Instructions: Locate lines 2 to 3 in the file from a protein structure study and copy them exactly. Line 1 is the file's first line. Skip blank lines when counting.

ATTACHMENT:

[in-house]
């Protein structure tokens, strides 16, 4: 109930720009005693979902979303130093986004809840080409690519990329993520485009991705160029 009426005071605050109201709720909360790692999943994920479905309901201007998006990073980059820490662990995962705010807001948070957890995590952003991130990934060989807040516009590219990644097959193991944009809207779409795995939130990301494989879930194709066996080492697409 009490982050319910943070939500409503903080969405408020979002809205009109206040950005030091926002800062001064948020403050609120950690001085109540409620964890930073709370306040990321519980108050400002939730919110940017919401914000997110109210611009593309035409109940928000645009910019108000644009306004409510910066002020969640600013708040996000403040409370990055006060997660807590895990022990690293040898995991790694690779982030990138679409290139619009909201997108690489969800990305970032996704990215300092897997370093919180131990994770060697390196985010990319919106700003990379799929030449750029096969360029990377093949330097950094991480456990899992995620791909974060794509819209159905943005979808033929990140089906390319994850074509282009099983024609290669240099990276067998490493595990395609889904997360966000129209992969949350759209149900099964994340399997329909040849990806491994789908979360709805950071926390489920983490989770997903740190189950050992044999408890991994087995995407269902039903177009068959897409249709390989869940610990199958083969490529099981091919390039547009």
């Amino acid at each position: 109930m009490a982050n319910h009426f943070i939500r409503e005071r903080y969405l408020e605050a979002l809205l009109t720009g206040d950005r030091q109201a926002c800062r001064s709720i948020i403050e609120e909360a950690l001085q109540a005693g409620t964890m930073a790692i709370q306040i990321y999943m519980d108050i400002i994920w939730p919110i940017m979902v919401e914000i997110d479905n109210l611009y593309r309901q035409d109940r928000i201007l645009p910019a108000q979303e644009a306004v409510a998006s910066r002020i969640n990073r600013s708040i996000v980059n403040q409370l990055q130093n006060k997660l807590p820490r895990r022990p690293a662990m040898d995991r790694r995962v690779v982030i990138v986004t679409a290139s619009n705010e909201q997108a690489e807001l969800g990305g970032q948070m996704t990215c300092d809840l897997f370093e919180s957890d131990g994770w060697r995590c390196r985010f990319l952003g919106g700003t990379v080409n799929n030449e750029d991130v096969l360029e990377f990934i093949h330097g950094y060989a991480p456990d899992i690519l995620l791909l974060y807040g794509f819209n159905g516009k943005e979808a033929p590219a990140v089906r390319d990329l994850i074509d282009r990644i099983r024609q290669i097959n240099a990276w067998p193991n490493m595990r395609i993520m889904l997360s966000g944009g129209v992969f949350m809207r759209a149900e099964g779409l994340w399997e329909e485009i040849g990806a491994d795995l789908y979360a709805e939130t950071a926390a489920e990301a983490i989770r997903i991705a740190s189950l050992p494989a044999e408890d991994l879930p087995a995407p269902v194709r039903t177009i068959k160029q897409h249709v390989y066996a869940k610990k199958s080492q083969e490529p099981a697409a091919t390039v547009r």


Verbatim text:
């Protein structure tokens, strides 16, 4: 109930720009005693979902979303130093986004809840080409690519990329993520485009991705160029 009426005071605050109201709720909360790692999943994920479905309901201007998006990073980059820490662990995962705010807001948070957890995590952003991130990934060989807040516009590219990644097959193991944009809207779409795995939130990301494989879930194709066996080492697409 009490982050319910943070939500409503903080969405408020979002809205009109206040950005030091926002800062001064948020403050609120950690001085109540409620964890930073709370306040990321519980108050400002939730919110940017919401914000997110109210611009593309035409109940928000645009910019108000644009306004409510910066002020969640600013708040996000403040409370990055006060997660807590895990022990690293040898995991790694690779982030990138679409290139619009909201997108690489969800990305970032996704990215300092897997370093919180131990994770060697390196985010990319919106700003990379799929030449750029096969360029990377093949330097950094991480456990899992995620791909974060794509819209159905943005979808033929990140089906390319994850074509282009099983024609290669240099990276067998490493595990395609889904997360966000129209992969949350759209149900099964994340399997329909040849990806491994789908979360709805950071926390489920983490989770997903740190189950050992044999408890991994087995995407269902039903177009068959897409249709390989869940610990199958083969490529099981091919390039547009």
């Amino acid at each position: 109930m009490a982050n319910h009426f943070i939500r409503e005071r903080y969405l408020e605050a979002l809205l009109t720009g206040d950005r030091q109201a926002c800062r001064s709720i948020i403050e609120e909360a950690l001085q109540a005693g409620t964890m930073a790692i709370q306040i990321y999943m519980d108050i400002i994920w939730p919110i940017m979902v919401e914000i997110d479905n109210l611009y593309r309901q035409d109940r928000i201007l645009p910019a108000q979303e644009a306004v409510a998006s910066r002020i969640n990073r600013s708040i996000v980059n403040q409370l990055q130093n006060k997660l807590p820490r895990r022990p690293a662990m040898d995991r790694r995962v690779v982030i990138v986004t679409a290139s619009n705010e909201q997108a690489e807001l969800g990305g970032q948070m996704t990215c300092d809840l897997f370093e919180s957890d131990g994770w060697r995590c390196r985010f990319l952003g919106g700003t990379v080409n799929n030449e750029d991130v096969l360029e990377f990934i093949h330097g950094y060989a991480p456990d899992i690519l995620l791909l974060y807040g794509f819209n159905g516009k943005e979808a033929p590219a990140v089906r390319d990329l994850i074509d282009r990644i099983r024609q290669i097959n240099a990276w067998p193991n490493m595990r395609i993520m889904l997360s966000g944009g129209v992969f949350m809207r759209a149900e099964g779409l994340w399997e329909e485009i040849g990806a491994d795995l789908y979360a709805e939130t950071a926390a489920e990301a983490i989770r997903i991705a740190s189950l050992p494989a044999e408890d991994l879930p087995a995407p269902v194709r039903t177009i068959k160029q897409h249709v390989y066996a869940k610990k199958s080492q083969e490529p099981a697409a091919t390039v547009r």